NASA engineers continue to repair a faulty electrical connector on Space Shuttle Atlantis’ external fuel tank which has delayed the launch of the STS-122 mission to the International Space Station. An update of the progress on that work will be presented at a mission management team meeting scheduled for Thursday, January 3 and mission managers will perhaps then be prepared to announce a proposed launch date for Atlantis.
The repairs could take several days or even weeks. At a press briefing last week, shuttle program manager Wayne Hale declined to offer a probable launch date. “We’re in the middle of troubleshooting and repair,” he said. “Until that gets a little bit further along, I actually have no valid dates to give you. To avoid what I think would be a totally misleading headline along the lines of ‘NASA Delays the Space Shuttle Again,’ we’re just not going to give you a launch date because that, in fact, would not be accurate.”
The engine cutoff (ECO) fuel sensor system transmitted false readings during two launch countdowns for Atlantis earlier in December. A fueling test performed on December 18 isolated the problem to a 1 Â½ -by 3 inch connector called a pass-through connector, located both inside and outside the tank. The wires for all four ECO sensors pass through the same connector. From the data of that test, engineers believe the problem lies in gaps between pins and sockets on the external side of the pass-through connector when the system is chilled to cryogenic temperatures, as when the tank is filled with liquid hydrogen and oxygen.
Engineers have removed the connector and are bench-testing the components in similar cryogenic conditions to try to duplicate the failure. Meanwhile, new hardware is being installed on the tank as the shuttle sits on launchpad 39A at the Kennedy Space Center.
“We have allowed the team that did the troubleshooting to very thoroughly go through all the data,” said Hale. “They have told us they are sure the problems that we’re seeing reside in that series of connectors. Where exactly in that series of connectors is a little bit open to interpretation.”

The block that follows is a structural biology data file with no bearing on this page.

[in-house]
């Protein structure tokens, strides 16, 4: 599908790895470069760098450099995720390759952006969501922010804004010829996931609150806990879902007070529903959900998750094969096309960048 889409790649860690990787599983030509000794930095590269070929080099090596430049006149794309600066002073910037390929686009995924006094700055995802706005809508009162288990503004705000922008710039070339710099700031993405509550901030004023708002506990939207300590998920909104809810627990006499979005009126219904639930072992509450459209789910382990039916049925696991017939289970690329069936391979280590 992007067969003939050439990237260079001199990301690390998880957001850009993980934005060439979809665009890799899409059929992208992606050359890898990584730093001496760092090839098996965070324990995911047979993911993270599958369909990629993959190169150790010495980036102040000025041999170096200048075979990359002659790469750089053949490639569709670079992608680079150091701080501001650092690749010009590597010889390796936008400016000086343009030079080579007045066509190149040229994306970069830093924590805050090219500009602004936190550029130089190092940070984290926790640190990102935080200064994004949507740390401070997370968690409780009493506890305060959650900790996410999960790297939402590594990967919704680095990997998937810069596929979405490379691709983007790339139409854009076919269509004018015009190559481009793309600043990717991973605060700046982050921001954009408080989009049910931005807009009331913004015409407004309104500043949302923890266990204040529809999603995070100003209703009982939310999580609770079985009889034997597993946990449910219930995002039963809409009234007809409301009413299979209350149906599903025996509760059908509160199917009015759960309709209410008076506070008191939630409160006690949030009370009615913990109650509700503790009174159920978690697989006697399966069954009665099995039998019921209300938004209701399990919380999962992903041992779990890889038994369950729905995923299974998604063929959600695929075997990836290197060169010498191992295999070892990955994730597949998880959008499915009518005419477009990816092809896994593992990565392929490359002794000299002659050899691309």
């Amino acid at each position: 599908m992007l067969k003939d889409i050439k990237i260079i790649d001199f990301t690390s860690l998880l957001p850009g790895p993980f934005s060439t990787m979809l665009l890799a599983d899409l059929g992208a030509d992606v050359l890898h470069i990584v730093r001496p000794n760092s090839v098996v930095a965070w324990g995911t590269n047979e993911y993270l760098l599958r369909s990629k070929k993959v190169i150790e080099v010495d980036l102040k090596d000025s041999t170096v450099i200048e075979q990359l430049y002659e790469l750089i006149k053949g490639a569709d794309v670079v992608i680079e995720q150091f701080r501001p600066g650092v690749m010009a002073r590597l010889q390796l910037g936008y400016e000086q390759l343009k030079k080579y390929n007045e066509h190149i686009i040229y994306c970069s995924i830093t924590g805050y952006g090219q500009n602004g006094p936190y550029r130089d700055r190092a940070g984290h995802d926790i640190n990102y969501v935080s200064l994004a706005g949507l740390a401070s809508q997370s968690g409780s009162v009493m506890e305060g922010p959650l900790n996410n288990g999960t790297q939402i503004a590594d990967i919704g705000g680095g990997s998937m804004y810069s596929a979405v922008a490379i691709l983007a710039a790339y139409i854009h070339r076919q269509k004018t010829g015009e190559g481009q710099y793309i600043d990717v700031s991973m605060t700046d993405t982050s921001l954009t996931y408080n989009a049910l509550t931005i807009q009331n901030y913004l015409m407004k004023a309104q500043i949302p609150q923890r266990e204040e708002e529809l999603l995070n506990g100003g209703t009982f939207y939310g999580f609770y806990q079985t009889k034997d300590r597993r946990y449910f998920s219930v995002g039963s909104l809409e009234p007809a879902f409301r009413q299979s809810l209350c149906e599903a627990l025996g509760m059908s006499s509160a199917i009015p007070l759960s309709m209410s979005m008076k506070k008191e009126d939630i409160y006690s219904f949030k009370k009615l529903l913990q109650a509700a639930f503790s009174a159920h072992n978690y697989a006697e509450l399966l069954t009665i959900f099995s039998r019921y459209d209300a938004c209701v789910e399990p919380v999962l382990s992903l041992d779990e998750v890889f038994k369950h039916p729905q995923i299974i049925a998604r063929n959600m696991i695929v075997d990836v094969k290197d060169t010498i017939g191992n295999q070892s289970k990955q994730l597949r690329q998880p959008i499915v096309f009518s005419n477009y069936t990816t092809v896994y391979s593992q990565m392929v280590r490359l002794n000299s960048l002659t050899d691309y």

The connectors on the inside of the tank are being visually inspected. “It is a possibility that the internal connector is involved,” Hale said. “However, all the physics based discussion of the kinds of things that can happen point to something happening on the external connector.”
Problems with the internal connector would involve “more invasive” work, Hale said, that could possibly damage the tank.
A similar repair was done to the Atlas rockets several years ago to fix problems with circuitry in the Centaur stage. ECO sensors protect the shuttle’s main engines by triggering engine shut down if fuel runs unexpectedly low. The Space shuttle main engines running without fuel would likely result in an explosion.
The STS-112 mission will deliver the European Space Agency’s Columbus science module to the station along with a new crew member Leopold Eyharts from France who will take over for Dan Tani. Tani, whose mother was killed in a car accident on December 19, will return to Earth on Atlantis.
“These repairs and troubleshooting activities will determine when we will launch” said Hale. “The plan to go forward will take as long as it takes, but we don’t think this will be a long-term thing. Probably something that will take a couple of weeks.”